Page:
Our friends and Angel Courtyard neighbours at The Imaginarium bookshop are promoting the Icelandic tradition of gifting a book on Christmas Eve and then everyone sitting around reading and drinking tea or hot chocolate.
We think this is a wonderful tradition and are already imagining comfy chairs, roaring fires and glistening trees – and maybe something a little stronger than tea for the grown-ups.
If you, or your children, have fallen out of the habit of reading then this could be the ideal opportunity to rekindle the magic. But, as with everything, it is possible to get injuries from reading, so we thought we’d reshare our thoughts and advice.
In the modern world we are all lifelong readers whether for pleasure or for information, we consume a vast number of words on a daily basis. For many, this will be via smartphones, tablets, laptops or desktops. There is a plethora of advice on how to avoid injury from using technology, but have you ever thought about the possibility of being injured from reading a book? Even a quick Google search will turn up, mostly, ironic tales of injuries incurred whilst book reading – often focusing on the ridiculous positions people may find themselves in because they are so engrossed in a story. Have a look at this video from Epic Reads – do you recognise yourself here?
Yet this problem was taken very seriously in the nineteenth century by the Duke de Aumale, who had the most amazing reading chairs in his library at the Chateau de Chantilly, France. They resemble an early laptop with a sloping easel, which could be pulled over your lap, once seated, to rest your heavy tome upon. A modern version of these chairs would be perfect for hardback lovers, with their supportive structures, comfortable padding and footstool.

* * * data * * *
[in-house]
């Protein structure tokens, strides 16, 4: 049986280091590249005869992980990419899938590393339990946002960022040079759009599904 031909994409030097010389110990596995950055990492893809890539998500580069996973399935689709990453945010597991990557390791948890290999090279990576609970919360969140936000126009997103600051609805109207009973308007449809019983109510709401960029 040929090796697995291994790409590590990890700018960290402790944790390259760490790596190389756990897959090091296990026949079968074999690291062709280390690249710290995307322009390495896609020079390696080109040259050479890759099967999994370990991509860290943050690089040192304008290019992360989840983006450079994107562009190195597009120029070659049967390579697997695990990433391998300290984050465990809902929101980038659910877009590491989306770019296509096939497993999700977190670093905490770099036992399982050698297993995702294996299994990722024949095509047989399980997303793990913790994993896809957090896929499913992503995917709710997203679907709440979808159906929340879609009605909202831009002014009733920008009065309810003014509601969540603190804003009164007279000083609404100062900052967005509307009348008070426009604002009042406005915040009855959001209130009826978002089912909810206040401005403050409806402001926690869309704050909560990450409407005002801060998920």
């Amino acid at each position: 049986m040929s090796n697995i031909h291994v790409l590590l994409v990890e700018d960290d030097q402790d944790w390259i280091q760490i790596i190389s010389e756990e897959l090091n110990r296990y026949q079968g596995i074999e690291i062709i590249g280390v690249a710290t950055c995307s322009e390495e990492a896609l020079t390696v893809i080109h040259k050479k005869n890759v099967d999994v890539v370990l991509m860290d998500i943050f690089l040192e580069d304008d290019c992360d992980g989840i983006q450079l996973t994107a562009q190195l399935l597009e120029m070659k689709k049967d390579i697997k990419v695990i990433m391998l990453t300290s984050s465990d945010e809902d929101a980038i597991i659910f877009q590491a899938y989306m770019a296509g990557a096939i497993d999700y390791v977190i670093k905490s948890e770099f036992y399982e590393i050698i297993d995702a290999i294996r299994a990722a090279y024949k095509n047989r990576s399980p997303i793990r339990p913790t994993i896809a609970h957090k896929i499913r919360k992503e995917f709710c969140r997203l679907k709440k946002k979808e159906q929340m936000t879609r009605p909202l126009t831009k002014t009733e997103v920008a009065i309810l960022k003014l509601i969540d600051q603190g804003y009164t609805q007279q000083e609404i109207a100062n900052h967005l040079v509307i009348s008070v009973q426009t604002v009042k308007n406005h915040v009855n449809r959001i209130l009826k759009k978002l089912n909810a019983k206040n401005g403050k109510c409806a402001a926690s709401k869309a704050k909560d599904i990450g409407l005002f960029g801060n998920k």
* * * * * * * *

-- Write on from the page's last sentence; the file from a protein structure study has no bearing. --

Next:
How to avoid injury when reading
If, like our receptionists, Julia and Sally, you are an avid reader or you are someone who reads from large, weighty books for a living, here are our top tips to avoid the very real prospect of injury.
Take regular breaks
Just like reading from a phone or tablet, you need to take regular breaks to avoid putting too much stress on your neck (and hands if holding your book). Get up and move around for a minute or two.
Be conscious of your posture
There is a good reason there were reading chairs in libraries. Reading in bed can cause neck pain, so if this is your preferred reading location, consider providing a bit of support for your shoulders when sitting up in bed. And if you’re like Colin’s kids and read front down lying on your bed – watch the chin jut! The top of the neck into the base of the skull will really take the pressure. So, whatever the position – take regular breaks.
If you choose not to – make sure you take regular breaks. Maybe set an alarm on your phone or ask your watch to give you a nudge every 20 minutes, or just take a break after each chapter (unless you are reading Ulysees, of course). Use a table or reading easel to bear the weight of heavy books.
Use bags or trolleys
If your work involves carrying heavy books around, or you’ve overindulged at the bookshop/library, balance the books in 2 bags (one in each hand), but expect the shoulders to ache if they’re really heavy. Or, more simply and sensibly – use a trolley bag or briefcase-on-wheels.
Most importantly, don’t let pain or discomfort prevent you from enjoying a good book. But if you do, remember we are here to help. We won’t laugh at your injuries – we’ve all been there!